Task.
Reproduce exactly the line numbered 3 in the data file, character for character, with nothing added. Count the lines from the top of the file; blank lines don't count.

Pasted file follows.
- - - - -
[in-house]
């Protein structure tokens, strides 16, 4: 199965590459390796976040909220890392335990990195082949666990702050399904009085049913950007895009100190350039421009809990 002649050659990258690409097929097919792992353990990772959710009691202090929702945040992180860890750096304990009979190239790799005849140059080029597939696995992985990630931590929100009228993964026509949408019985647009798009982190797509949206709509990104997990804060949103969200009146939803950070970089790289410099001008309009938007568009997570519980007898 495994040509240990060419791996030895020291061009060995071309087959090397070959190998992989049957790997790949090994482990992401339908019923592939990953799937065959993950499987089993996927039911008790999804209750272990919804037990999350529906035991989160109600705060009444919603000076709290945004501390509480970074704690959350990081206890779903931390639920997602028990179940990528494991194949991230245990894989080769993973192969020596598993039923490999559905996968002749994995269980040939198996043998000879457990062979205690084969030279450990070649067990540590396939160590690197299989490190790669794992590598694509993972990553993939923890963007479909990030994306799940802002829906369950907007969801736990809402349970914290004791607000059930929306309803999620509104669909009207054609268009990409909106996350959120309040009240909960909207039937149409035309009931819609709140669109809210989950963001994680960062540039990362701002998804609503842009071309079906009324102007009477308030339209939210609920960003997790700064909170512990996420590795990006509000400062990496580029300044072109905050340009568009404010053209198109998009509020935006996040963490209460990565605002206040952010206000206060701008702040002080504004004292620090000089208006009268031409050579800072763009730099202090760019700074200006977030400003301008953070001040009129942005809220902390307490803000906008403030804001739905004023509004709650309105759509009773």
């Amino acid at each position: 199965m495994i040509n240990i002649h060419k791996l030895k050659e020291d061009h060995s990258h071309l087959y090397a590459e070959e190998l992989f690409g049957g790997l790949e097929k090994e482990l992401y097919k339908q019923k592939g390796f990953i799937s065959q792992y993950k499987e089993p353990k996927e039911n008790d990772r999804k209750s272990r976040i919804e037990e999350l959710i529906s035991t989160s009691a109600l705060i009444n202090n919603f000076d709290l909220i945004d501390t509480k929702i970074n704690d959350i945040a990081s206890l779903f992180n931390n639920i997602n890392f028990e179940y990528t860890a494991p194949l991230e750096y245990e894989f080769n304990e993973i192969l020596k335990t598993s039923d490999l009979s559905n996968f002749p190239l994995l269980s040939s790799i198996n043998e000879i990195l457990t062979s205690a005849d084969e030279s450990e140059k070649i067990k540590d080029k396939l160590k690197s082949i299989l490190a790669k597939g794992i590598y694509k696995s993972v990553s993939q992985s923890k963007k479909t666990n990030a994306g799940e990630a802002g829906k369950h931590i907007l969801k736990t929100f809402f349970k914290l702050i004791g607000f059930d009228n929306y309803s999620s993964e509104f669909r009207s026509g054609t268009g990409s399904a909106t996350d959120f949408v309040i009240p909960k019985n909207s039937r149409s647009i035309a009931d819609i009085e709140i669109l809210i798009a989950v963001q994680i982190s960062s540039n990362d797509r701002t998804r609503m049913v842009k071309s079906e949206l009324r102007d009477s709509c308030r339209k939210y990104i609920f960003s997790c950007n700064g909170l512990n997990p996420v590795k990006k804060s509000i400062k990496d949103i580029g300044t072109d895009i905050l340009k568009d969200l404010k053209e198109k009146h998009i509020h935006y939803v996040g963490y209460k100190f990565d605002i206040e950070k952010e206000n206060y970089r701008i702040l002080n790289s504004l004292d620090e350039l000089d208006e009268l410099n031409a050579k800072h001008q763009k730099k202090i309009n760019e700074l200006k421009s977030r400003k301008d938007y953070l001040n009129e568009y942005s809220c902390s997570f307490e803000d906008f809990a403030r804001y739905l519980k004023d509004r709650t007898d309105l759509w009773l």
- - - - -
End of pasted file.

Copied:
């Amino acid at each position: 199965m495994i040509n240990i002649h060419k791996l030895k050659e020291d061009h060995s990258h071309l087959y090397a590459e070959e190998l992989f690409g049957g790997l790949e097929k090994e482990l992401y097919k339908q019923k592939g390796f990953i799937s065959q792992y993950k499987e089993p353990k996927e039911n008790d990772r999804k209750s272990r976040i919804e037990e999350l959710i529906s035991t989160s009691a109600l705060i009444n202090n919603f000076d709290l909220i945004d501390t509480k929702i970074n704690d959350i945040a990081s206890l779903f992180n931390n639920i997602n890392f028990e179940y990528t860890a494991p194949l991230e750096y245990e894989f080769n304990e993973i192969l020596k335990t598993s039923d490999l009979s559905n996968f002749p190239l994995l269980s040939s790799i198996n043998e000879i990195l457990t062979s205690a005849d084969e030279s450990e140059k070649i067990k540590d080029k396939l160590k690197s082949i299989l490190a790669k597939g794992i590598y694509k696995s993972v990553s993939q992985s923890k963007k479909t666990n990030a994306g799940e990630a802002g829906k369950h931590i907007l969801k736990t929100f809402f349970k914290l702050i004791g607000f059930d009228n929306y309803s999620s993964e509104f669909r009207s026509g054609t268009g990409s399904a909106t996350d959120f949408v309040i009240p909960k019985n909207s039937r149409s647009i035309a009931d819609i009085e709140i669109l809210i798009a989950v963001q994680i982190s960062s540039n990362d797509r701002t998804r609503m049913v842009k071309s079906e949206l009324r102007d009477s709509c308030r339209k939210y990104i609920f960003s997790c950007n700064g909170l512990n997990p996420v590795k990006k804060s509000i400062k990496d949103i580029g300044t072109d895009i905050l340009k568009d969200l404010k053209e198109k009146h998009i509020h935006y939803v996040g963490y209460k100190f990565d605002i206040e950070k952010e206000n206060y970089r701008i702040l002080n790289s504004l004292d620090e350039l000089d208006e009268l410099n031409a050579k800072h001008q763009k730099k202090i309009n760019e700074l200006k421009s977030r400003k301008d938007y953070l001040n009129e568009y942005s809220c902390s997570f307490e803000d906008f809990a403030r804001y739905l519980k004023d509004r709650t007898d309105l759509w009773l």